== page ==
Deaflympics FAQ’s

Audiogram Regulations – click here

Can you tell me more about the Summer Deaflympics?

Under  the  Patronage  of  the  International  Olympic  Committee  (IOC),  the Deaflympics is the second oldest multi-sport and cultural festival in the world, with a proud history stretching back to the first Games in Paris, in 1924. The Summer Deaflympics is among the world’s fastest growing sports events.

Deaf athletes participating in the Deaflympics get an opportunity to enjoy that same Olympic experience as their hearing counterparts.

Why can’t Deaf Athletes join the Paralympics?

There are no Paralympic category for athletes who are only Deaf. The Paralympic Games already faces strict limiton the number of competitors. Many did not want to include athletes with a learning difficulty partly because of the additional numbers.

It is obvious that the Paralympics would not be able to absorb such a large number. Some athletes in other disabilities would need to be cut back to allow for  a limited number of Deaf athletes to participate. All disabled athletes would suffer as a consequence.

Do Deaf Athletes prefer separate Games?

Among the Deaf community there is overwhelming support for separate Games. Many Deaf people do not consider themselves disabled, particularly in physical or intellectual ability. Rather, we consider ourselves to be part of a cultural and linguistic minority.

The Deaf athlete is physically able-bodied and able to compete without significant restrictions, with the exception of communication barriers.

The Deaf athlete views the disabled athlete as being a hearing person first and disabled second. When athletes congregate at the Paralympics, or when hearing and Deaf people congregate at any event, the hearing people, regardless of physical limitations, are able to converse freely with each other as long as they have a common language.

The Deaf athlete, however, is always excluded from the group. On the other hand, at the Deaf Games, or any other event at which Deaf people meet, Deaf athletes can usually communicate other Deaf athletes, regardless of which country they may be representing.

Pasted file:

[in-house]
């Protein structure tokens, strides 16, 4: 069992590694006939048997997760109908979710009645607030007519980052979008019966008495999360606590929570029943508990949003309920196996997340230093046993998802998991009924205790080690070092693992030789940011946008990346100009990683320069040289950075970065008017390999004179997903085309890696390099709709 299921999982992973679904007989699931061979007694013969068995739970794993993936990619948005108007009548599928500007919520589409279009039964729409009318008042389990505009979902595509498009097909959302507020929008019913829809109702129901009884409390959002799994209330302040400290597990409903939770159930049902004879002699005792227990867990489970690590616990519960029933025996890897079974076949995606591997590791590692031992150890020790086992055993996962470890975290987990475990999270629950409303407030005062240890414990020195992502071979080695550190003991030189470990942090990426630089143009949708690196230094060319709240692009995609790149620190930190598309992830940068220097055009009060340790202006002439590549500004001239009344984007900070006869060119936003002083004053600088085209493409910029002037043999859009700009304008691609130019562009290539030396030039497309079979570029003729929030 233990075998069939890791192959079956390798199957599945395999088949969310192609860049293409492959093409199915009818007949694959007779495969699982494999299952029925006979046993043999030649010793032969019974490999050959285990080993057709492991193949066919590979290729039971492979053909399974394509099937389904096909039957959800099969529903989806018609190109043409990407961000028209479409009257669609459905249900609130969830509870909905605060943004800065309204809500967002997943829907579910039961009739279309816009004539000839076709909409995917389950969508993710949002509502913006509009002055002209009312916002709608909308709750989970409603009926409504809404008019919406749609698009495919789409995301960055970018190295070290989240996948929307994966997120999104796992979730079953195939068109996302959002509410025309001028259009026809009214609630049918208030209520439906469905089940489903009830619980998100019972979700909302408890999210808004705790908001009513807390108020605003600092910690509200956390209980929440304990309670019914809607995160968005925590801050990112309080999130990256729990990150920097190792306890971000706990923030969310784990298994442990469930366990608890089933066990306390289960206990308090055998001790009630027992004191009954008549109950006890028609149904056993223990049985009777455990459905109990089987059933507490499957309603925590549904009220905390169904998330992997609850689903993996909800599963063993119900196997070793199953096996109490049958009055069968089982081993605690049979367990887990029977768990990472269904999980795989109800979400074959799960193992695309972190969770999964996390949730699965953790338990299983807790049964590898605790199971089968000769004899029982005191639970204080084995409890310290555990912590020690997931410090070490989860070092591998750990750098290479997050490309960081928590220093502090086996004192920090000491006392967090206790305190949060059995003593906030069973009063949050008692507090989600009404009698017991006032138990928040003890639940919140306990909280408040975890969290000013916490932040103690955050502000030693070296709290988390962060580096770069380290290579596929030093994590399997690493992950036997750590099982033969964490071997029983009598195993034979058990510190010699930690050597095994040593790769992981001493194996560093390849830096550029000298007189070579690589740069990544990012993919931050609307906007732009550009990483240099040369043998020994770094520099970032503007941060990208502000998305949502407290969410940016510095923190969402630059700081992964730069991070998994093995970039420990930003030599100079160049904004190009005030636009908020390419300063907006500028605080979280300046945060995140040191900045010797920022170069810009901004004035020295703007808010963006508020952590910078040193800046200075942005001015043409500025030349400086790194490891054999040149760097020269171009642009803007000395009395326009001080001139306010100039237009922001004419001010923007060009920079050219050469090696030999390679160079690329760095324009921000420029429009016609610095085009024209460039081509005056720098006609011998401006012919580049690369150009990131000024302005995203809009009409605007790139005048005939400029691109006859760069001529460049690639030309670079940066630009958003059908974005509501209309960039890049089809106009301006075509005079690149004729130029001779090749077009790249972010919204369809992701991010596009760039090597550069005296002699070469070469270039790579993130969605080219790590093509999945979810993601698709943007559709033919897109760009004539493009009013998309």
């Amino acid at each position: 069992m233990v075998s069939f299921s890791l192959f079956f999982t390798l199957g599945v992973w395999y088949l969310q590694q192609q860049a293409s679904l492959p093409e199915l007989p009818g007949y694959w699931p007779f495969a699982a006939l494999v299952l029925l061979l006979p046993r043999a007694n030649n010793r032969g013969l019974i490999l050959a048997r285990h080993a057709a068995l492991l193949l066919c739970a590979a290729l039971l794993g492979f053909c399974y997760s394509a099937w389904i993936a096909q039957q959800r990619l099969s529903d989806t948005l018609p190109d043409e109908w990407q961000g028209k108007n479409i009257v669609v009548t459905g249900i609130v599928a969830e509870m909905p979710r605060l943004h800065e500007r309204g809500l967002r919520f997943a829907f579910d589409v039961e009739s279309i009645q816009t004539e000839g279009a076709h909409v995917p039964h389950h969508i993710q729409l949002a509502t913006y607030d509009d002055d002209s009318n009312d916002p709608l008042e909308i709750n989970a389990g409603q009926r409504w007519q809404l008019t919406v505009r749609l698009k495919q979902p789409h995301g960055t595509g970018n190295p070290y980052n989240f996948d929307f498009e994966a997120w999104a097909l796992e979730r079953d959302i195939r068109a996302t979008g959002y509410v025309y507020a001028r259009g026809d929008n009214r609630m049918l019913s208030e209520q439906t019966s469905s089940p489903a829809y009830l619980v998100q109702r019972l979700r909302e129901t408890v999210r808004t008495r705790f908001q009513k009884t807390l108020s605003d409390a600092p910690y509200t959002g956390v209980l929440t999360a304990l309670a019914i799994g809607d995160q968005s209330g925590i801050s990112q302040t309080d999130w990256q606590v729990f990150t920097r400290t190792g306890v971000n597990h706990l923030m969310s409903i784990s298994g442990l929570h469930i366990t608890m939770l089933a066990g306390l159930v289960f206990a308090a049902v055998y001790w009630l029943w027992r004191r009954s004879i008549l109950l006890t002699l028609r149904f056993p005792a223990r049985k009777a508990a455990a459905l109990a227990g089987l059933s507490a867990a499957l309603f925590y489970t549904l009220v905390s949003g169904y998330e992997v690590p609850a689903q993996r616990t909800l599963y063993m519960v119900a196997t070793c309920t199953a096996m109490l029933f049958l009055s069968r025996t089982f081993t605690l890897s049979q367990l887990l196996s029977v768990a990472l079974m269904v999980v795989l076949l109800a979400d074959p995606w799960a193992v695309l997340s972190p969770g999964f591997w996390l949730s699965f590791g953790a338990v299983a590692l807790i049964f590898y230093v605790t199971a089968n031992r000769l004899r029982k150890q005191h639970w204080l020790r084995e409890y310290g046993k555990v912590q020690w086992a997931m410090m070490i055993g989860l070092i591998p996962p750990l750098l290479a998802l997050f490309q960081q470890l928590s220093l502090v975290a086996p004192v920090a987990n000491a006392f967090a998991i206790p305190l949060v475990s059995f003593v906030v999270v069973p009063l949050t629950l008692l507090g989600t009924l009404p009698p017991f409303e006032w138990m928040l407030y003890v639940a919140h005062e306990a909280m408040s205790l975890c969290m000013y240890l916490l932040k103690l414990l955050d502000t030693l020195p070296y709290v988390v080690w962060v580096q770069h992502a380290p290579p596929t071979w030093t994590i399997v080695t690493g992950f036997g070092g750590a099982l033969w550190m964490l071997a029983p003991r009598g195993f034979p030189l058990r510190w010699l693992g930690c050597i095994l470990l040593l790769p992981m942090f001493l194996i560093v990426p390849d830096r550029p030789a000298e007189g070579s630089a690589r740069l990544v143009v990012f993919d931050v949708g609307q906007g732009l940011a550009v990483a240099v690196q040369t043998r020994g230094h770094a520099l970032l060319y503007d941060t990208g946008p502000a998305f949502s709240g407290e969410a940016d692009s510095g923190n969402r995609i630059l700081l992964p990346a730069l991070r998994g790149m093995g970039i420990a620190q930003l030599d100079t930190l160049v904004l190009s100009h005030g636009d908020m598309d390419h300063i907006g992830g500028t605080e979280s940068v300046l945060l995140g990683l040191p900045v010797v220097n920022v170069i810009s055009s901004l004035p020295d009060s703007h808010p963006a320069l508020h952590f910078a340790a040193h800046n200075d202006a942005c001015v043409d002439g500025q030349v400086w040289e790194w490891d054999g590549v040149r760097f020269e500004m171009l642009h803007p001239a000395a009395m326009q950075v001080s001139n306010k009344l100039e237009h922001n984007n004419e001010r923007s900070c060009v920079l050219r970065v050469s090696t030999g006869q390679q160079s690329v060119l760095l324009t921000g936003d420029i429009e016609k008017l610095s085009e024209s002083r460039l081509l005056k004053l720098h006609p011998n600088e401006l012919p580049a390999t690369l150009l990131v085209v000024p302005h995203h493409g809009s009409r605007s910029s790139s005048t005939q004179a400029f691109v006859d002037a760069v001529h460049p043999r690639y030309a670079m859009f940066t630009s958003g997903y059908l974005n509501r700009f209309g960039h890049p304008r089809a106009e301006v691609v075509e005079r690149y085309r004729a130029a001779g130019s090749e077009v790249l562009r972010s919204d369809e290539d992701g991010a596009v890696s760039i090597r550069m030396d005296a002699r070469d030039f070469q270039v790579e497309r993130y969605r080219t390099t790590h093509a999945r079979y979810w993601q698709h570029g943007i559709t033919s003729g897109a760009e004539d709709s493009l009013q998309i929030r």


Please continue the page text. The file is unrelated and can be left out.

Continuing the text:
Who organise and manage the Great Britain Deaflympic Squad?

Great Britain Deaflympic Organising Committee (GBDOC) is led by UK Deaf Sport.   GBDOC  has  been  established which  comprises  of  Chair,  Trustee, Technical  Director, National  Deaf  Sport  Organisations,  and experienced volunteers  working  collectively  to  co-ordinate  the  Great  Britain  squad  at Deaflympics.

Can you tell me more about the Great Britain Deaflympic Organising Committee’s (GBDOC) role in managing the Great Britain Deaflympic Squad?

There  has  been  a  big  shift  in  how  the  various  sports  prepare  for  the Deaflympics with each sport being wholly responsible for its own Performance Plan and preparations. Considerable support has been given to each sport by both the GBDOC and UKDS to ensure that each sport does not feel that it is working in isolation.

An example of this is the preparation of the Performance Plan,  where  all  the  sports  directors  of  the  sports  being  considered  for Deaflympics  were  given  a template to  produce  a Performance Plan,  which was discussed in detail at one of the  regular planning meetings.

Further to this, a series of presentations to athletes would have been given by the Chef de Mission  reinforcing the  need for them to focus  on their  preparation  and attention to detail in terms of training and diet.

As part of the planning and preparations for Deaflympics, the Chef de Mission undertakes a one week site visit  to meet the Games management team and to inspect the venues and facilities.  This visit proves invaluable with the early booking of facilities, including the preparation holding camp and the hotel facilities during the competition.

All the sports have had to follow a stringent qualifying criteria where the Chef de  Mission  along  with  the  Team  managers  of  each  sport  have  worked together to agree outcomes and targets prior to  selection. These outcomes are  based  on  both  performance  and  preparation.  No  athlete  is  selected without final approval from the GBDOC.